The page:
Ladylike, Arcola Theatre

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by Nastazja Somers

Casa Festival, London’s largest Latin American arts festival is an annual event that is not
to be missed. Some of the most groundbreaking and refreshing work I’ve seen in my 8 years in London was staged at Casa, including the incredible, heart-stopping 2017 production of Mendoza, a Mexican adaptation of Macbeth. British theatre reflects British society so to say a resistance to staging international work is quite present would be an understatement.

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Citysong, Soho Theatre

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by Maeve Ryan

Citysong contemplates the timeless cycle of life by following three generations of a family on one important day. Writer Dylan Coburn Gray calls this lyrical piece a ‘play for voices’ and indeed the script began its life as spoken word. It won the Verity Bargate Award, which brought it from Ireland’s national theatre, the Abbey, to London. Both inner city theatres are perfect settings for this evocation of life and family narrated by a cab driver in a rain-soaked, streetlamp-lit Dublin.

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Oral, Camden People’s Theatre

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by Laura Kressly

CW: sexual abuse

I don’t think much about my mouth. I’m not a fan of the dentist – who is? – but I quite love filling it with food. In any case, I don’t really put any thought into my relationship with it. Theatremaker and mental health activist Viv Gordon, on the other hand, relives a childhood scarred by oral abuse every time she gets her teeth checked. Brushing them makes her gag. Yet her experiences are often dismissed, ignored or patronised, making her feel invisible. She’s had more than enough of that, so she made a show that demands awareness of the survivor’s plight.

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Play Two, Tristan Bates Theatre

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By an anonymous guest critic

As the audience enters the small studio space, we see a young man scribbling animatedly on a legal pad. Whether he’s mentally troubled or just in an intense creative state, we’re not sure. The mystery of this young man named Trevor (played by the play’s author Scott Howland) unravels over the course of the next hour in this new production directed by Harriet Taylor.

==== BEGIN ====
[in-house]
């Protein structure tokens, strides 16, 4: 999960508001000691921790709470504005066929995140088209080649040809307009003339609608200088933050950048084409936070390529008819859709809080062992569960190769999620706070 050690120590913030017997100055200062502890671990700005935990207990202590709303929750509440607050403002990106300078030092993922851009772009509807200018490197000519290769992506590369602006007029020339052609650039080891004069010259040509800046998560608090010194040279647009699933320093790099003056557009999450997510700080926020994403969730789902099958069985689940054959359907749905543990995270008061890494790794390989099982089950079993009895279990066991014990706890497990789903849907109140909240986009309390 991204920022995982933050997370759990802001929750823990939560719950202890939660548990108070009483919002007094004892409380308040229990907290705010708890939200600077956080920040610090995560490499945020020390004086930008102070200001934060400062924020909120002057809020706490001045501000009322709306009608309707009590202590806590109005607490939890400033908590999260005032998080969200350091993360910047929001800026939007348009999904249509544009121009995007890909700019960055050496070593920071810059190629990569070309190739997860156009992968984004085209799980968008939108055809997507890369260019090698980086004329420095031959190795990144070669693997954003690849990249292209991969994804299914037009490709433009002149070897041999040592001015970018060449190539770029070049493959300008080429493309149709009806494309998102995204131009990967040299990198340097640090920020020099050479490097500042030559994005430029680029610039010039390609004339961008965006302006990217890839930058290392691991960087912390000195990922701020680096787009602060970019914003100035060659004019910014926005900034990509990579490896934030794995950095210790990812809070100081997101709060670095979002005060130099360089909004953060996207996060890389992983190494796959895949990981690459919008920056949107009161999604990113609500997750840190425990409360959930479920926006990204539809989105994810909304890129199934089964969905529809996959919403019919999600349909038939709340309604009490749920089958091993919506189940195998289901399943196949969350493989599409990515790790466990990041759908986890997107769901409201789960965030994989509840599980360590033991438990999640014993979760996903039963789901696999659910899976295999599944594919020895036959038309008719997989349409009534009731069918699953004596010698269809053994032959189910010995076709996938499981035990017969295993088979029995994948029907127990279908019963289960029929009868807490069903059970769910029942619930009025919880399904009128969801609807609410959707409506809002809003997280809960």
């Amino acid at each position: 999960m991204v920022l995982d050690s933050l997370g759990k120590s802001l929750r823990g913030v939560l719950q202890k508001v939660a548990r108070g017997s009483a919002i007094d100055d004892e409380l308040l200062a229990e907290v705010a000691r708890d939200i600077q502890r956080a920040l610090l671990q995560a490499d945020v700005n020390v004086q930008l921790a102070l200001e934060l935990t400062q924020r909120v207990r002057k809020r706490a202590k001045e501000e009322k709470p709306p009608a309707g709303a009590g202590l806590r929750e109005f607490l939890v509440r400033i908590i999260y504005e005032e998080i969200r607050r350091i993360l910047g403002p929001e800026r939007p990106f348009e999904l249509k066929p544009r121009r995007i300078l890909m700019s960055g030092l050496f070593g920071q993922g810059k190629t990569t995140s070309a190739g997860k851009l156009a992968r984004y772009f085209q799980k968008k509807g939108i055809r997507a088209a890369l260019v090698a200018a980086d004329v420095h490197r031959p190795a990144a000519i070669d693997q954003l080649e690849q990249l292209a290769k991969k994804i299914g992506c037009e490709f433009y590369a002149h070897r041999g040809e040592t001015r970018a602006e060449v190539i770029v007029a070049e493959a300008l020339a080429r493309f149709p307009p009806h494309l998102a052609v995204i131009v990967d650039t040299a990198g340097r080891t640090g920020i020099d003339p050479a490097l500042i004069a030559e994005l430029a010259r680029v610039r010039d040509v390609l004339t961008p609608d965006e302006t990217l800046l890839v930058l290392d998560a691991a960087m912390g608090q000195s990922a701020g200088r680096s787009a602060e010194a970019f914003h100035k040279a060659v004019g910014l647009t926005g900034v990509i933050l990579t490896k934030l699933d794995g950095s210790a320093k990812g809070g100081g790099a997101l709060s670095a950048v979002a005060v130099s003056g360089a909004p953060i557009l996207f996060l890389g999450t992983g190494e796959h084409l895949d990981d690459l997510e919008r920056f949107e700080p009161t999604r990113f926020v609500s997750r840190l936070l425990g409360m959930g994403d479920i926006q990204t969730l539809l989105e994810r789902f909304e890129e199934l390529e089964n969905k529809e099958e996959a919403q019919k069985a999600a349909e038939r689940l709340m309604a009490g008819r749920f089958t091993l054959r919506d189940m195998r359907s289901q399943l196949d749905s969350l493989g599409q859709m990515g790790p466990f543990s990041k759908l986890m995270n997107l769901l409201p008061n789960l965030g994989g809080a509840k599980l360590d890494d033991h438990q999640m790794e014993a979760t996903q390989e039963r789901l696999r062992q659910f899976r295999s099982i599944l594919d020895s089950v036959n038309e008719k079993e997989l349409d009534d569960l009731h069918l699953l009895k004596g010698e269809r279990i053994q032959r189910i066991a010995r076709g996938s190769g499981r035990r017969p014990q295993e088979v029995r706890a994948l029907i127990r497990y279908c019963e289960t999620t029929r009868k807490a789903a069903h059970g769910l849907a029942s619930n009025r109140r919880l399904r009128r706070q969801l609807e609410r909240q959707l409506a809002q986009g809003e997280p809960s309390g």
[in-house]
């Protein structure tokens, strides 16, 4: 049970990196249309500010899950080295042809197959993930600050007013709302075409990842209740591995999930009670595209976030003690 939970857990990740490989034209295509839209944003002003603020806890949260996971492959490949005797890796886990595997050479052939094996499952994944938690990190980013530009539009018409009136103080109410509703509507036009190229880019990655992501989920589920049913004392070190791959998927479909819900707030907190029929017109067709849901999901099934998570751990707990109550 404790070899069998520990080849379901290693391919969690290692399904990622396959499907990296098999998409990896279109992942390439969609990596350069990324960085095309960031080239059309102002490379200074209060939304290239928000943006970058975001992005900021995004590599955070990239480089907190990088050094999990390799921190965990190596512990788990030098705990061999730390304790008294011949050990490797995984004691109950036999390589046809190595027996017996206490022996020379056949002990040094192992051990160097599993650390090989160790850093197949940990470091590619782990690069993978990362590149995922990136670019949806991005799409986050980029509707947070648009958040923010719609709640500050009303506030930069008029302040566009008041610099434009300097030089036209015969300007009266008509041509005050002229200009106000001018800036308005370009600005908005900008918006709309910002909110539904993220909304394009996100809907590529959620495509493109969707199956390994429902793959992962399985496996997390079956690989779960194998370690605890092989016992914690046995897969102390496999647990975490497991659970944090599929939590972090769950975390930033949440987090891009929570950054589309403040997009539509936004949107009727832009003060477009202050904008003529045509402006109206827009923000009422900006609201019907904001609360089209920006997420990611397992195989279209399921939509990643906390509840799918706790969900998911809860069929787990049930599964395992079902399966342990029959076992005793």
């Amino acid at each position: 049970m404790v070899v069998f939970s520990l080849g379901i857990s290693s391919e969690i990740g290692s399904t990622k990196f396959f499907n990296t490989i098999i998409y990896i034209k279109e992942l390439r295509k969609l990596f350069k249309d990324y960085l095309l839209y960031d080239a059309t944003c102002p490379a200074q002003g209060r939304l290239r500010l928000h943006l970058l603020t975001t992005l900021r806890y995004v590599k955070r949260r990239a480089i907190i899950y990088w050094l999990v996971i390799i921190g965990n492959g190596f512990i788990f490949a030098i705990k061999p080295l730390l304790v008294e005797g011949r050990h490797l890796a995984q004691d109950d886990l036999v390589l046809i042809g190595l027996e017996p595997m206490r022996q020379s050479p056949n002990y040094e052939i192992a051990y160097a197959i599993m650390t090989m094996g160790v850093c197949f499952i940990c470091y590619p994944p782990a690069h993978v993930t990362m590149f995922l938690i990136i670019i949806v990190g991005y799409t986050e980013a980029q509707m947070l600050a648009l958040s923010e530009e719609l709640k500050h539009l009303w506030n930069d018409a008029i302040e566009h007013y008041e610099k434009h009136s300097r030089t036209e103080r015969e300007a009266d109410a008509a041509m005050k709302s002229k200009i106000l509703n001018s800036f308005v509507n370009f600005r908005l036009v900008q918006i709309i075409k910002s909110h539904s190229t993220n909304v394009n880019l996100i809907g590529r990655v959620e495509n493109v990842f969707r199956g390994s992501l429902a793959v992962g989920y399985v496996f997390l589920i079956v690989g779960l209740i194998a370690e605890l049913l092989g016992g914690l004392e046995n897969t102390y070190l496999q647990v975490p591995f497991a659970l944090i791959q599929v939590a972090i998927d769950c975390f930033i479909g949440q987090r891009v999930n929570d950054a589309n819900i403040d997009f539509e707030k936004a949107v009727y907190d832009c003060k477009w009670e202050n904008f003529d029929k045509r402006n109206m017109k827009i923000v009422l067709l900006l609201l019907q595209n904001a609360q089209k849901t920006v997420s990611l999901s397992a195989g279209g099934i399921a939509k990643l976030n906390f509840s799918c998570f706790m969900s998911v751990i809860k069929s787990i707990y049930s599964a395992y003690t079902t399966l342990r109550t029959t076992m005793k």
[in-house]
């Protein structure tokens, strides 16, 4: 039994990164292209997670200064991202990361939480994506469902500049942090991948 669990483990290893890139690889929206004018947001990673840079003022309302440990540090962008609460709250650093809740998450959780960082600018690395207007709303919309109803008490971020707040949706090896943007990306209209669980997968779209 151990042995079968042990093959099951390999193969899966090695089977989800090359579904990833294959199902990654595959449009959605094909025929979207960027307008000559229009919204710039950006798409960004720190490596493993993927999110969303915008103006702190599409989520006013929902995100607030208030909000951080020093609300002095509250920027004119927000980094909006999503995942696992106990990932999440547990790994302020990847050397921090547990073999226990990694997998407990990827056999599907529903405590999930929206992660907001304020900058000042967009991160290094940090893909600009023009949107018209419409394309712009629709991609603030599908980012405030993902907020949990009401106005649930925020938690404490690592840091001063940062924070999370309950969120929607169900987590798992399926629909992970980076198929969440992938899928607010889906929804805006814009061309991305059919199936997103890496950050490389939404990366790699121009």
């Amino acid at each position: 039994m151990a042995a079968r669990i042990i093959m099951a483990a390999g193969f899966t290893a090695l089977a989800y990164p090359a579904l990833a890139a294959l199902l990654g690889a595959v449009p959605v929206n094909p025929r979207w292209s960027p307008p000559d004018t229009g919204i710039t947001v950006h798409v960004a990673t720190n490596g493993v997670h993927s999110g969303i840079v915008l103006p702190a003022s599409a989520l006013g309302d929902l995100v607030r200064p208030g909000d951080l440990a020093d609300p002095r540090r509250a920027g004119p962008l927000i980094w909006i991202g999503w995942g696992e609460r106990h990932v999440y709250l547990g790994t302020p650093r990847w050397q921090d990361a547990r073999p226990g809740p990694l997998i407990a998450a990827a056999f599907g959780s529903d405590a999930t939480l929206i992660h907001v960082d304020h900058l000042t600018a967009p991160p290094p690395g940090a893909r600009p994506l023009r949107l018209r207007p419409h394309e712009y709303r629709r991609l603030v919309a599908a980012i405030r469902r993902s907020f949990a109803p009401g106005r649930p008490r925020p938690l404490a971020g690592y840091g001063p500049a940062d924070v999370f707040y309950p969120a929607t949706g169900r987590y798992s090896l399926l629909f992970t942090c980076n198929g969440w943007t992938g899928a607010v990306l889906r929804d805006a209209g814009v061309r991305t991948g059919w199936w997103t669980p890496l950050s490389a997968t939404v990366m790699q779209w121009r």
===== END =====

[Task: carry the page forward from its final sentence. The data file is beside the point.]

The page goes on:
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The Ballad of the Apathetic Son and the Narcisisstic Mother, Edinburgh Festival Fringe

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by Laura Kressly

Lucy and her son Raedie have grown apart in recent years. Lucy is worried that her son lacks empathy, and Raedie thinks his mum is full of herself. Both of them love Aussie pop star Sia though, so they use her music, dance and physical theatre to explore their relationship and reconnect with each other in this real-life mother and son show.

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About Lady White Fox With Nine Tales, Edinburgh Festival Fringe

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by Laura Kressly

Shakespeare’s work is very much of his time and place, with his universality much more embedded in Western culture. Seeing a Korean company stake a claim on Macbeth and intersperse the story with its own cultural myths and legends is a potent reminder of the relevance of his stories and themes, and provides a unique filter for Western audiences to take in his work. There are plenty of issues with this physical theatre piece, but its use of the text as a starting point for a different story is a hugely refreshing take.

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Three Sisters, Yard Theatre

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By Laura Kressly

British theatre’s slavish reverence for classic texts stifles innovation, resulting in safe, similar productions of the same collection of canonical works. This attitude needs to be challenged, and RashDash’s Three Sisters proves they’re the company to do it. Their female-centred, millennial take on Chekhov’s story of three women trapped in the Russian countryside pining for their old lives in Moscow is a gloriously irreverent and refreshing interpretation.

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